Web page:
Even on the darkest night, stars have never shone as brightly as they do in Vanessa Marsh’s series “Everywhere All at Once.” On view in a show opening today and running until October 30 at Foley Gallery in New York City, Marsh’s images don’t depict any particular sky or any particular place. Instead, Marsh pulls from memory and imagination, picturing pine and palm trees, billboards and telephone wires, silhouetting these prosaic shapes against the night sky in a process that combines drawing with photograms.
To make the images, Marsh draws on acetate, which she inverts or layers in the darkroom to make photograms, in a sort of complex variation on cliché verre. As she said in a recent interview, despite work in other media, she continues to be drawn to photographic processes. “No matter how much I might be interested in other ways of working, that fascination and obsession with (excuse the cliché) the magic of photography–the way light hits paper, and the translation that happens when I lay a drawing down and then expose the paper to light through the drawing–is very exciting for me.”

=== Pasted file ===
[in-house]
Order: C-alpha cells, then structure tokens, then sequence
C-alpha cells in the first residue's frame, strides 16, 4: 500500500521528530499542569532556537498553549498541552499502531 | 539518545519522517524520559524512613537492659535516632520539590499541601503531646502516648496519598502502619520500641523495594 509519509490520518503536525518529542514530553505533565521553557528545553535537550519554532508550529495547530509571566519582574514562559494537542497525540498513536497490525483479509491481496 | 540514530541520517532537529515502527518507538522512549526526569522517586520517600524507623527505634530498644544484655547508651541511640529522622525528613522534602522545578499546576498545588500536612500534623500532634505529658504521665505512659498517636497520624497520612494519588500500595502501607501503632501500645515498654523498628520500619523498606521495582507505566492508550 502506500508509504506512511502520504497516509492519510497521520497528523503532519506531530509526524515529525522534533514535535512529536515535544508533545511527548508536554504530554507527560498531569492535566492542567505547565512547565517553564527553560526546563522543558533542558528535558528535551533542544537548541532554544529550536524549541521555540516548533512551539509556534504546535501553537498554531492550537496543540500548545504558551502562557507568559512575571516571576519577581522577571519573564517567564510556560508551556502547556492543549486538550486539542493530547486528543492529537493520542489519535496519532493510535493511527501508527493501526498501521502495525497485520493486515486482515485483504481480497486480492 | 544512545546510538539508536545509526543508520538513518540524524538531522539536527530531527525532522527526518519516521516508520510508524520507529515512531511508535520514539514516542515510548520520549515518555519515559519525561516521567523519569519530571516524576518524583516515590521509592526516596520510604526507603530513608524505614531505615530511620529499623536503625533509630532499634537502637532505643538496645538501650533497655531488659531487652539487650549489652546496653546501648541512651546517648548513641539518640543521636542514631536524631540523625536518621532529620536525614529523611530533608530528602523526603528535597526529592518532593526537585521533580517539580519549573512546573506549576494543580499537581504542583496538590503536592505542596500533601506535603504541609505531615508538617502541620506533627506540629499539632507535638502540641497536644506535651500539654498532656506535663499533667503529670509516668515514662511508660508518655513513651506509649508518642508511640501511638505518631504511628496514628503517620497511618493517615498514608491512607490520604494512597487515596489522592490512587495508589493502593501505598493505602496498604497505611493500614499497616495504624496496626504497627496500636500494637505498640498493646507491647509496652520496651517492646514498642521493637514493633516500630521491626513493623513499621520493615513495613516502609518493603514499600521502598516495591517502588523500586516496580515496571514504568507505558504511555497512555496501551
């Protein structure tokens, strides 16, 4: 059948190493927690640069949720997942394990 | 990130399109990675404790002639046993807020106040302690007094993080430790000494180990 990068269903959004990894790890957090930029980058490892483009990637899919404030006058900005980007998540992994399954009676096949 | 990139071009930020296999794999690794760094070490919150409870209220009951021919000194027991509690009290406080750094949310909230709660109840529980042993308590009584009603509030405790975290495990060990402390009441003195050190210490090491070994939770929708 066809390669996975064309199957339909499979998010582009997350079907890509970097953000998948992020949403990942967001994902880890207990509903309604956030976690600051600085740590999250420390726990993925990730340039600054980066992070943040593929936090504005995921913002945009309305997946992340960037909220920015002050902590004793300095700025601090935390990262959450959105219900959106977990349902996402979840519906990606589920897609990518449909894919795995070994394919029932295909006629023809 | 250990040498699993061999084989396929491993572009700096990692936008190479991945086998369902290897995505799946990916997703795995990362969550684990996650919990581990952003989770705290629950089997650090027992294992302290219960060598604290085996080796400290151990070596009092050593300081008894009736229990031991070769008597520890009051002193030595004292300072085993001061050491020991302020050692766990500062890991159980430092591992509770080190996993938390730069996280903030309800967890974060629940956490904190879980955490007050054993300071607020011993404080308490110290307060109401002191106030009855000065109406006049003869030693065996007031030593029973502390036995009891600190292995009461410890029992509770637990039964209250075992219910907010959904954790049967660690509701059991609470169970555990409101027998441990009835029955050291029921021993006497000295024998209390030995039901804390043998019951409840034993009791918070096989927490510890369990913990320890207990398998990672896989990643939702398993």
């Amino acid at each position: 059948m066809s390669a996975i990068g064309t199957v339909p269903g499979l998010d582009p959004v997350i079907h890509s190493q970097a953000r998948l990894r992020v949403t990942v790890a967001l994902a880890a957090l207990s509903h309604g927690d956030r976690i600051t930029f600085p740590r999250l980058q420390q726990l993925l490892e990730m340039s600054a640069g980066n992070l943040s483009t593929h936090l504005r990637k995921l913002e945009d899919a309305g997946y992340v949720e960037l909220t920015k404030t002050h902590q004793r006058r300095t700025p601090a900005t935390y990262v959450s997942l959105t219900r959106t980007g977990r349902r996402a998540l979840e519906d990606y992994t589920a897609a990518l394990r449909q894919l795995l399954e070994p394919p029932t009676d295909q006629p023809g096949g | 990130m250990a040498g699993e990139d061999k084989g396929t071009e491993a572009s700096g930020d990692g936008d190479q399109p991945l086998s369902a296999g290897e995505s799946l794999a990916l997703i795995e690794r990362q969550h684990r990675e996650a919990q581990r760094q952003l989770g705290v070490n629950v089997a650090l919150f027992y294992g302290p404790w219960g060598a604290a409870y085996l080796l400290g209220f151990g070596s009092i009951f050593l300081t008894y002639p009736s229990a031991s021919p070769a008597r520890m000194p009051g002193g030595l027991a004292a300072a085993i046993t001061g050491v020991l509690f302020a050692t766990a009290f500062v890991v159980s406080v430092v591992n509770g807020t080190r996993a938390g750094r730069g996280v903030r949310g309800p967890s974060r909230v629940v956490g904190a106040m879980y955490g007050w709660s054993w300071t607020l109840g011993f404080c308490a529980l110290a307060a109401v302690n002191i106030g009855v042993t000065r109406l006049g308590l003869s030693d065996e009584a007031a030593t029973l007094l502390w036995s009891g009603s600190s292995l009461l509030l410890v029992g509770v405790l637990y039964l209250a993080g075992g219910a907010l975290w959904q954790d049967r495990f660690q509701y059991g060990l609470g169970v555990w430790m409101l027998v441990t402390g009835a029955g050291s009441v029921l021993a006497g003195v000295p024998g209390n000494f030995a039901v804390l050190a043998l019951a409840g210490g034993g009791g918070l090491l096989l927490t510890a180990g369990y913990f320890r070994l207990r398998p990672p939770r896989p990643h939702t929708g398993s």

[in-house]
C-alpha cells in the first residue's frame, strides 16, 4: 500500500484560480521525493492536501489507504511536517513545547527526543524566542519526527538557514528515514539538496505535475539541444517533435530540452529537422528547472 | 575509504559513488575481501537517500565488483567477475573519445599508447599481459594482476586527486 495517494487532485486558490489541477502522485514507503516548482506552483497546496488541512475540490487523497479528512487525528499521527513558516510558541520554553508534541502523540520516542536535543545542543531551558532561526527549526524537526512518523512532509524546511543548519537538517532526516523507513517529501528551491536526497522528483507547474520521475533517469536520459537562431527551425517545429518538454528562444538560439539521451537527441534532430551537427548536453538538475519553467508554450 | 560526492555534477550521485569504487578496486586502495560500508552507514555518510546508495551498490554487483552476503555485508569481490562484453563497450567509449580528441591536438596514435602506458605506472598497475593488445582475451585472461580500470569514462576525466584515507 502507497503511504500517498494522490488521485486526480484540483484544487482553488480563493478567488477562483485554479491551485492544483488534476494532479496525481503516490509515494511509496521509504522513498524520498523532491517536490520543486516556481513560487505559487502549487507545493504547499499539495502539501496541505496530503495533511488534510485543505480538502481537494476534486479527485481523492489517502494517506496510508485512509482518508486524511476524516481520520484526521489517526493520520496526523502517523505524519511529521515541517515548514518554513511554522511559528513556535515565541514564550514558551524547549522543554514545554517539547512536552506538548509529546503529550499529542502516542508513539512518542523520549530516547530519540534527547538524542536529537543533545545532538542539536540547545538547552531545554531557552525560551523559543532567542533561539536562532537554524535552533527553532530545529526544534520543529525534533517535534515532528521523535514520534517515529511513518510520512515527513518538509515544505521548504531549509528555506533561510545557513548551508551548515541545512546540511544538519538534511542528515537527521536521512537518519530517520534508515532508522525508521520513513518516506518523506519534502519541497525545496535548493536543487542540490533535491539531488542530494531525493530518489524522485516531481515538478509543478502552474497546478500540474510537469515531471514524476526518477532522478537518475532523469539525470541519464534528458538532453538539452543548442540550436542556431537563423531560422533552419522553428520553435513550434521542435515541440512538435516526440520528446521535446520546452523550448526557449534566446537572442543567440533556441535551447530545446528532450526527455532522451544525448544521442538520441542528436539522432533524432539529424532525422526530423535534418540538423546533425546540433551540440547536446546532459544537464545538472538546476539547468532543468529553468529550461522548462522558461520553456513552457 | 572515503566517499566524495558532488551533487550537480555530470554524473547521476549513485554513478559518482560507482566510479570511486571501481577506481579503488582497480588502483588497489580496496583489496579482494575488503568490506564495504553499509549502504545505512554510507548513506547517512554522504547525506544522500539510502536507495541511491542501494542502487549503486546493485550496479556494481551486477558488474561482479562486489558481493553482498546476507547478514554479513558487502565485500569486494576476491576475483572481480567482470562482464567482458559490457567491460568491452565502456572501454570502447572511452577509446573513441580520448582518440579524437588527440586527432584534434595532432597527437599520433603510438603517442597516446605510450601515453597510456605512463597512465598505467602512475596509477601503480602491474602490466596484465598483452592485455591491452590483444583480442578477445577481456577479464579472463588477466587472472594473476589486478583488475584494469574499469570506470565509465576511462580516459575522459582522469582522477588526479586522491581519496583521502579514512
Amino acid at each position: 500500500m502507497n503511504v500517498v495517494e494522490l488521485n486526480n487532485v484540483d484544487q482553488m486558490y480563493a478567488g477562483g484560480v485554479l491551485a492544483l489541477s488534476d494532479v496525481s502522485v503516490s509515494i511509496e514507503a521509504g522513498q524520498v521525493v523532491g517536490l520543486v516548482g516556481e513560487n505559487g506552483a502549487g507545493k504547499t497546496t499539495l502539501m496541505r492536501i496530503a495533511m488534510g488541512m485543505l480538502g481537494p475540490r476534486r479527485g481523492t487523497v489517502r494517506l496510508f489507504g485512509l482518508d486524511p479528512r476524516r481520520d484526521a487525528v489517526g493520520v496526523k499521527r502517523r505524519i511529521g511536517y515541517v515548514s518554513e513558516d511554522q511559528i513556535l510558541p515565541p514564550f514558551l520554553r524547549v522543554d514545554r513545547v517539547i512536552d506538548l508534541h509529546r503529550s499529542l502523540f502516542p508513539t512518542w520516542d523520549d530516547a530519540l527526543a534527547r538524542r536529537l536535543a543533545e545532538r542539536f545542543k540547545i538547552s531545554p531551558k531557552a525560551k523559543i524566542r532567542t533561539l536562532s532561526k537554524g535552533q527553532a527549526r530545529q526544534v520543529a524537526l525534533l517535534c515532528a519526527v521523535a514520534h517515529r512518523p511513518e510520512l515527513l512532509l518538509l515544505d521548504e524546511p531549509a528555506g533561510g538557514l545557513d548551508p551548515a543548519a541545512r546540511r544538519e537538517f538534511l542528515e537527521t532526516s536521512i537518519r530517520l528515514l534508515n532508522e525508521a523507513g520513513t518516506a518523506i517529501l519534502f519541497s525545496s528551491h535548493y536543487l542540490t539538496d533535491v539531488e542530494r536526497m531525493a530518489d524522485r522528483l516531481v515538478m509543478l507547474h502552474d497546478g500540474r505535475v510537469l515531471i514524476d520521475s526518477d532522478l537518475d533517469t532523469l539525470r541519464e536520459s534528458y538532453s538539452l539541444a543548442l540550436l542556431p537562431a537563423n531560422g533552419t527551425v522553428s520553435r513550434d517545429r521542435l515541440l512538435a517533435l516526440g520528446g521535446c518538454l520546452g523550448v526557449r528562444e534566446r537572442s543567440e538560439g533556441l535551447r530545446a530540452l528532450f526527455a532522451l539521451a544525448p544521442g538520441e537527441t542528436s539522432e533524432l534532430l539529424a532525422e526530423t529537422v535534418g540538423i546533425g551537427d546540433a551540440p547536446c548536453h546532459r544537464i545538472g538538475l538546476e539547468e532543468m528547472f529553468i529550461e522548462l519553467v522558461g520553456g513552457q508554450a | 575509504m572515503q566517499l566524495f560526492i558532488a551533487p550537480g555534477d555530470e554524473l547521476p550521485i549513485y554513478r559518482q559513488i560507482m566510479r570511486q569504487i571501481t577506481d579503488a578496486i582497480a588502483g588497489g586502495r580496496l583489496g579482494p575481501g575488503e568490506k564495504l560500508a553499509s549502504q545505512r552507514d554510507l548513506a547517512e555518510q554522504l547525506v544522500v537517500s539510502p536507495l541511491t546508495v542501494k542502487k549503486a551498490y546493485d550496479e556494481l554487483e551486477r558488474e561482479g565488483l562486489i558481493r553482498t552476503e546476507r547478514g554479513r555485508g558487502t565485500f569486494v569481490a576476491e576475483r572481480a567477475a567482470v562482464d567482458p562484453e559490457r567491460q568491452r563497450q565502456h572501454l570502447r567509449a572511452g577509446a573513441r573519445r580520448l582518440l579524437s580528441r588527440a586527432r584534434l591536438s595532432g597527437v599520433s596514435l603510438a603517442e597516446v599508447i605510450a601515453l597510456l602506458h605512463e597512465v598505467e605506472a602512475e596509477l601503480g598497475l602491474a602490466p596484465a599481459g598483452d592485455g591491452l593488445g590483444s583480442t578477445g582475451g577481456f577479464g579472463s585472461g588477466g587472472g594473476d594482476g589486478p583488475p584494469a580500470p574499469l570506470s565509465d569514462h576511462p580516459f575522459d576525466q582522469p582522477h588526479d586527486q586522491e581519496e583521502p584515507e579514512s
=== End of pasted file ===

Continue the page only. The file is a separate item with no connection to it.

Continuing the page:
The starry sky has been a recurring theme for Marsh, whose fictional images have combined drawing, painting and scale models with darkroom work. Working in a square format, the landscapes in “Everywhere All at Once” are less elaborate, often implied by just a horizon line or the outline of shapes from modern life—bunting that might hang above a used car lot, pylons on a distant hill. By picturing stars, Marsh says in a statement about the show, her images offer an alternative to the mundane infrastructure that fills the frame. “Looking out over the landscape the night sky provides a reminder of the smallness of our existence and also the vast possibilities inherent to our experience. It provides a connection between distant individuals, a jumping off point for belief systems and mythos, and an interstellar reference that helps us to navigate our own world. For me, more than anything, it provides a sense of space and infinity that is at once the essence of openness and possibility and also terrifyingly complex and unfathomable.”
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